by D. G. Compton
Review by Glenn Frantz

I've read two novels by British writer D. G. Compton: Synthajoy (1968) and The Continuous Katherine Mortenhoe (1974; also published as The Unsleeping Eye). Both novels deal with ethical problems raised by the use of technology to eavesdrop on human emotions. Both emphasize the human rather than the scientific side of the story, and they experiment with the subjective viewpoint of the narrator in a way reminiscent of Philip K. Dick. However, Compton's writing style is more refined than Dick's, which also makes it harder to overlook the implausibility of the technical innovations posited in each novel.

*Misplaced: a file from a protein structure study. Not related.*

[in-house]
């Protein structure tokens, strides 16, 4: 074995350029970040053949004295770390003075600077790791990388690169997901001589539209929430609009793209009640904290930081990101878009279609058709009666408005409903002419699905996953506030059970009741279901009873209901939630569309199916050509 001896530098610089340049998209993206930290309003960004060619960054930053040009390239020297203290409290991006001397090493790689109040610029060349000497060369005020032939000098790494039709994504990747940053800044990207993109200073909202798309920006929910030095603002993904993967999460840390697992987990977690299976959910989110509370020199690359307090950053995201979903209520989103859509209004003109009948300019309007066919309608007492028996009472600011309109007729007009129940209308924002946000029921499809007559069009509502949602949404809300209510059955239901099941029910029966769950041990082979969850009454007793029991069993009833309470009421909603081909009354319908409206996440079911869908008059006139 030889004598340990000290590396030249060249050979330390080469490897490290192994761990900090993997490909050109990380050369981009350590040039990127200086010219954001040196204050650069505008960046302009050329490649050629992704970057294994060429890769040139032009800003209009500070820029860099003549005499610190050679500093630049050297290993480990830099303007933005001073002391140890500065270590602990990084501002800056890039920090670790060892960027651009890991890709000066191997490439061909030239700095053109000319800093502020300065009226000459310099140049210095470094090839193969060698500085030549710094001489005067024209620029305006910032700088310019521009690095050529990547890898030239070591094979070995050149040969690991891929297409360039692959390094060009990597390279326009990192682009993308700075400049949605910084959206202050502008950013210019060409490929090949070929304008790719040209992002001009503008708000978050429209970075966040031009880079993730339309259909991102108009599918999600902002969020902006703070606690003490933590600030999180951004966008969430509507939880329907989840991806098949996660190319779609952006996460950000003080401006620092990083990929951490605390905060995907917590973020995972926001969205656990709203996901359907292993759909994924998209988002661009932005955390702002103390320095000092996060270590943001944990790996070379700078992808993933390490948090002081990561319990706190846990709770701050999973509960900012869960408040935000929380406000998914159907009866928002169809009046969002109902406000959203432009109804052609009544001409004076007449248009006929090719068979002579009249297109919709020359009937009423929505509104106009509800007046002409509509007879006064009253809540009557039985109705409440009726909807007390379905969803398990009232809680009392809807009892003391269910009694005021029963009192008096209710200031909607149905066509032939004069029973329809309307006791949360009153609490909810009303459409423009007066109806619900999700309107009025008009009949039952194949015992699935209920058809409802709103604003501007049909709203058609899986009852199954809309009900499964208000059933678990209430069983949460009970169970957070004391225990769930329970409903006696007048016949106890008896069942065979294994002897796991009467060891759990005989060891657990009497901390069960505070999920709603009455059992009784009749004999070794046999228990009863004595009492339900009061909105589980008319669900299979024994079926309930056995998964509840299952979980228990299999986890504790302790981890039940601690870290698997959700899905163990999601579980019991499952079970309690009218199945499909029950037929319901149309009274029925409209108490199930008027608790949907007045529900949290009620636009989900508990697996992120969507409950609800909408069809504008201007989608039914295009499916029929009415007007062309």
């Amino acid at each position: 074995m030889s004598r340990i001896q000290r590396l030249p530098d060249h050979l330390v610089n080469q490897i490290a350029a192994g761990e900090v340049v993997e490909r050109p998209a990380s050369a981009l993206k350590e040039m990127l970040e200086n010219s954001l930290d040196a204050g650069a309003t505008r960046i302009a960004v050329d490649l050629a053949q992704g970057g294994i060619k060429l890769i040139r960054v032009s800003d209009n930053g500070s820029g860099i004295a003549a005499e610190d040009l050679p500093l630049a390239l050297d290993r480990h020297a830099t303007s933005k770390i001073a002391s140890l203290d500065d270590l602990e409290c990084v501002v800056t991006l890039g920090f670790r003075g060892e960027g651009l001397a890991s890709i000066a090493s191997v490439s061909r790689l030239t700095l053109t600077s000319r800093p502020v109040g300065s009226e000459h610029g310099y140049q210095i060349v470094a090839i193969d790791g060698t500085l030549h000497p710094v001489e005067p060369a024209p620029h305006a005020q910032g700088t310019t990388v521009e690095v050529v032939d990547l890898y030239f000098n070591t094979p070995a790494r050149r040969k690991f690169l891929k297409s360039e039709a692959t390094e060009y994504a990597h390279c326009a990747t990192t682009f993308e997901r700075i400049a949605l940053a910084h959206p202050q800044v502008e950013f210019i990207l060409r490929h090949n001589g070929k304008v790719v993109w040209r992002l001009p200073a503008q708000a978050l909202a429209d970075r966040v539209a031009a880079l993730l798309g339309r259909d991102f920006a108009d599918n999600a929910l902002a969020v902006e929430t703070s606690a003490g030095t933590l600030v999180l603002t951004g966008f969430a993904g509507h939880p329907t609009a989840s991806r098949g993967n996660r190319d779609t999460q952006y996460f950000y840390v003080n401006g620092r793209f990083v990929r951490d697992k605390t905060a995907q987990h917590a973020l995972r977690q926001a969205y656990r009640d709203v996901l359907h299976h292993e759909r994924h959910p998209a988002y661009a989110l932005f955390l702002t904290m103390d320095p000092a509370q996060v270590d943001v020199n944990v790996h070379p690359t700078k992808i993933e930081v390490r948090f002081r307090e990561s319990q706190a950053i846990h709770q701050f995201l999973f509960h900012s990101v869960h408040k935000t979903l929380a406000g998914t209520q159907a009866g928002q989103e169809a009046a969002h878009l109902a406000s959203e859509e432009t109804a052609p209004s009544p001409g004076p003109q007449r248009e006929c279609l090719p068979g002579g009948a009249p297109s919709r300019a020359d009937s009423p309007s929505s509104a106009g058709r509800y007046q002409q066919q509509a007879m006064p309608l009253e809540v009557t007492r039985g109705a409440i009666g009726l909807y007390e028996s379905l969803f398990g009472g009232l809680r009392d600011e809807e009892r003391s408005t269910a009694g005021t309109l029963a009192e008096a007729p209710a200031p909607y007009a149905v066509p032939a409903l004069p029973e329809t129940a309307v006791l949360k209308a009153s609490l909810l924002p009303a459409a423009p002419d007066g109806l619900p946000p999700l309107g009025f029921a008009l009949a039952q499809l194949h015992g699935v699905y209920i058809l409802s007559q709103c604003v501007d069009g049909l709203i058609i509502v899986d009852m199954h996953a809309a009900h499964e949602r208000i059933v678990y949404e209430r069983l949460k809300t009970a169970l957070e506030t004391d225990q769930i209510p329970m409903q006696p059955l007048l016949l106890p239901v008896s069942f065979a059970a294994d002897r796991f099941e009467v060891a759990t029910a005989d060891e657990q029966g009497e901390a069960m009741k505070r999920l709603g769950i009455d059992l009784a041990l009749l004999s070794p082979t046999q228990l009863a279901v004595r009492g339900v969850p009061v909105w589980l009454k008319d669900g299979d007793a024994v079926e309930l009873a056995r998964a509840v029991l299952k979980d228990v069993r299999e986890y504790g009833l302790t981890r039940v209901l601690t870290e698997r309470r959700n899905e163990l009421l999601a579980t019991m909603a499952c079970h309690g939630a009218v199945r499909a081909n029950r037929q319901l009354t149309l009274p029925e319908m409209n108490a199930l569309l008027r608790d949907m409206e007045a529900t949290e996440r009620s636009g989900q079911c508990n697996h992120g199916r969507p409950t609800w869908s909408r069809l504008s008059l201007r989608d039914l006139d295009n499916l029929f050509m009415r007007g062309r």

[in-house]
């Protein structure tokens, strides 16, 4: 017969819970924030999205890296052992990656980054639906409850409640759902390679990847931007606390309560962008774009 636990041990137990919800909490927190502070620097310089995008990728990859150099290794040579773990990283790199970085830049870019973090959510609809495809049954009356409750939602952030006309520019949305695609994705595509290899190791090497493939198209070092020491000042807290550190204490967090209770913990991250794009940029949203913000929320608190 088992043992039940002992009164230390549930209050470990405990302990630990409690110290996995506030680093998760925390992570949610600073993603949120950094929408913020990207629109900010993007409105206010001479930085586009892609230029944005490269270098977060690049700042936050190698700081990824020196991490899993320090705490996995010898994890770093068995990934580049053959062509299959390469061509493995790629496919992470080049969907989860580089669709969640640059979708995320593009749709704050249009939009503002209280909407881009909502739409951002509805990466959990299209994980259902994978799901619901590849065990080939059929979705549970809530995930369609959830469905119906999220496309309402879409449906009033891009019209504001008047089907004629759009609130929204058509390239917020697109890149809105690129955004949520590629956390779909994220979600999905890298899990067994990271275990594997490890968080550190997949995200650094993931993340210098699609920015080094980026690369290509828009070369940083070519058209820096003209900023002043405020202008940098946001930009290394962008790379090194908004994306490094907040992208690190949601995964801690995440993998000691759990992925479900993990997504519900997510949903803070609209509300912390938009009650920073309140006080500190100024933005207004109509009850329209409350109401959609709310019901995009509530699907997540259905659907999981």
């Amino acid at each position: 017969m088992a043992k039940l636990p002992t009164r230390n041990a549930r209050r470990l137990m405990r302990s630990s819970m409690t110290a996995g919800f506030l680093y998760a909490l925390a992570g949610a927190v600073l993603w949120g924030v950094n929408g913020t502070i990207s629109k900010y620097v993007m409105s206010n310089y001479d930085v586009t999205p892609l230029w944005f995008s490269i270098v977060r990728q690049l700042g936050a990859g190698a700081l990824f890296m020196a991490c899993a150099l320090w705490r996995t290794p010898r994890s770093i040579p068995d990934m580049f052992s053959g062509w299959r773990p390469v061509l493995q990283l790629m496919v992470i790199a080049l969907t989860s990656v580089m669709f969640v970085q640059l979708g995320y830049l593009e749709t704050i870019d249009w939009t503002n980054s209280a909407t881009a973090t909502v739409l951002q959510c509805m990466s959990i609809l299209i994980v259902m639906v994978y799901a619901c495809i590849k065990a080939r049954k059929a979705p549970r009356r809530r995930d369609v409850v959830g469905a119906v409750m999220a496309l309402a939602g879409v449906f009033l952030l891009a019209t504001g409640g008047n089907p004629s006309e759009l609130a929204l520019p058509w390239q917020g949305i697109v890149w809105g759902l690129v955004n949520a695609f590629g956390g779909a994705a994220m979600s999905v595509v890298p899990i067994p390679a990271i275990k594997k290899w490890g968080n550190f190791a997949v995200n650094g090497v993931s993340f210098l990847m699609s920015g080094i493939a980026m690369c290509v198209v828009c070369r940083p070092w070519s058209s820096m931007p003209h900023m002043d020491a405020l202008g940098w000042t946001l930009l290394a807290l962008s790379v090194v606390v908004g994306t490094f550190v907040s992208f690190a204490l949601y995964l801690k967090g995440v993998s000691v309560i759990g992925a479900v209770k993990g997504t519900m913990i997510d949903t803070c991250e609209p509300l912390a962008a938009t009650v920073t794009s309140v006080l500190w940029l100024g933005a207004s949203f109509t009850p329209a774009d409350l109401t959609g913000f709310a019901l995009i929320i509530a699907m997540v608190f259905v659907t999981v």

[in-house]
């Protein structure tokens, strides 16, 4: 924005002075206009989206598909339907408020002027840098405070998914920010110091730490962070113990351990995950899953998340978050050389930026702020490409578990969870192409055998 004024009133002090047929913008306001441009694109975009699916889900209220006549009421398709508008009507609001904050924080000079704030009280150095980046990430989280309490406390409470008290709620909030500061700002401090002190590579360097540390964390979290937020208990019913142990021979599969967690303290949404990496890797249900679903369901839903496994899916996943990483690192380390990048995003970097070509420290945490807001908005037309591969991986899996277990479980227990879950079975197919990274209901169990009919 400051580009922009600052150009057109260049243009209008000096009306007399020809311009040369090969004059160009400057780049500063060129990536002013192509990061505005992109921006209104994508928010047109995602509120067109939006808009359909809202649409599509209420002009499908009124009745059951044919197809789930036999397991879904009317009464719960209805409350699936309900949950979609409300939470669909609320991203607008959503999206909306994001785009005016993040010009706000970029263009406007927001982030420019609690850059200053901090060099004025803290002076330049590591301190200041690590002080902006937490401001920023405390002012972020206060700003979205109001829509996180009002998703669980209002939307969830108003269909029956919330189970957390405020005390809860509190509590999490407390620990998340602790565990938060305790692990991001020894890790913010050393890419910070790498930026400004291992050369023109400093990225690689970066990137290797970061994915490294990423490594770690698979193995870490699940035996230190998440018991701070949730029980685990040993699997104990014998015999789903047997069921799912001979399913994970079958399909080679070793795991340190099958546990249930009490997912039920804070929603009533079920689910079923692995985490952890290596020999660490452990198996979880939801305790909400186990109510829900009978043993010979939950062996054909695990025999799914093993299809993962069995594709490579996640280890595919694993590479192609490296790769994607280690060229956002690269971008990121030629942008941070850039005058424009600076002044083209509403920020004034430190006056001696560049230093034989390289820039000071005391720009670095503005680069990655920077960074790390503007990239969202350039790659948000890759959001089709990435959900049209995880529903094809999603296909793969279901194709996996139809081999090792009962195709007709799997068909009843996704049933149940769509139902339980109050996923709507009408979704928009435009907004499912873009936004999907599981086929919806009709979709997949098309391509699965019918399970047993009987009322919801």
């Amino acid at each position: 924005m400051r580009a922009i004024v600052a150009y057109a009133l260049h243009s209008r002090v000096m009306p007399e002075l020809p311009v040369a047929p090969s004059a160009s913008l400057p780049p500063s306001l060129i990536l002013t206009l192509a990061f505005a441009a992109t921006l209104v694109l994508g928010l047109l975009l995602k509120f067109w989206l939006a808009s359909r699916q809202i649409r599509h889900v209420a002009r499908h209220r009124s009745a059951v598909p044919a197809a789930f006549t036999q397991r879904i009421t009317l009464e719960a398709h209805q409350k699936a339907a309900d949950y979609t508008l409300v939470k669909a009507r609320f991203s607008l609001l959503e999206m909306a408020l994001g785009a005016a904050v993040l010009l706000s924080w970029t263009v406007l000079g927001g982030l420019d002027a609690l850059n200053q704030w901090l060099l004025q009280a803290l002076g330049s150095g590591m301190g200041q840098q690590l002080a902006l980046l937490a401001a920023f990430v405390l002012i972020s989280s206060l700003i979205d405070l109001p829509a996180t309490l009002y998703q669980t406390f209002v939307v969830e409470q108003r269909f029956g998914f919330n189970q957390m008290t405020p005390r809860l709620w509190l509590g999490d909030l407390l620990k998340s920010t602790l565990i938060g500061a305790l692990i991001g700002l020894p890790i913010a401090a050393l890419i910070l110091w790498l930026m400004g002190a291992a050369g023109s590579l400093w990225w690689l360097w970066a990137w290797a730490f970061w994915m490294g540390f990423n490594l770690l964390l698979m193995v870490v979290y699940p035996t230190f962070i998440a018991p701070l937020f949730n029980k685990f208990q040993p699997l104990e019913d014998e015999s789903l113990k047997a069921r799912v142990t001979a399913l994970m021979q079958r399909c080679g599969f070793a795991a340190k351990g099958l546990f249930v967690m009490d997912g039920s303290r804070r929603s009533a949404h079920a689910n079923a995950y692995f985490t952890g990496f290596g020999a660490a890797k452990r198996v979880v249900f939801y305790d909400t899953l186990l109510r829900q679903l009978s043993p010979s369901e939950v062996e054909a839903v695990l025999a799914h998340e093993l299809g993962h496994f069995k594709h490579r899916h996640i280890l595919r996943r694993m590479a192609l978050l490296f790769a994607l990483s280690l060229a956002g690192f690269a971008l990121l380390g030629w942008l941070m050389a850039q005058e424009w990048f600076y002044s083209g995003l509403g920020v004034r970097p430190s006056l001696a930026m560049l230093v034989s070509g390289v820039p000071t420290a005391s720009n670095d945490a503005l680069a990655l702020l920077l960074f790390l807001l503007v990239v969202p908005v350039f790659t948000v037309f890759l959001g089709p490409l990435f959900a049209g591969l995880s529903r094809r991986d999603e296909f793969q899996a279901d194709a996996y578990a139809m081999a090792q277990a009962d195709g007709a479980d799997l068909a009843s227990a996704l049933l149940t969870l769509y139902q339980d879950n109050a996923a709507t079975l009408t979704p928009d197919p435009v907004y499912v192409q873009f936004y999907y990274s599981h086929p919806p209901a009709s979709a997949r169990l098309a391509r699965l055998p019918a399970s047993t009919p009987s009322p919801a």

In Synthajoy, a scientist invents a method of recording and playing back (as a direct stimulus) human brainwaves. He markets recordings of aesthetic, mystical, and sexual experiences, and and attempts to synthesize new and more powerful pleasure signals. Tapes of emotions such as guilt and contrition are also used to "rehabilitate" criminals.

When the scientist is murdered, his wife is convicted of the deed and sentenced to the "treatment" her husband invented. The entire story is narrated by the wife, from her confinement in a mental hospital/prison. The writing is dazzling, suggesting cinematic tricks such as voice-overs and cross-fades, resulting in a sort of Kafkaesque mystery novel.

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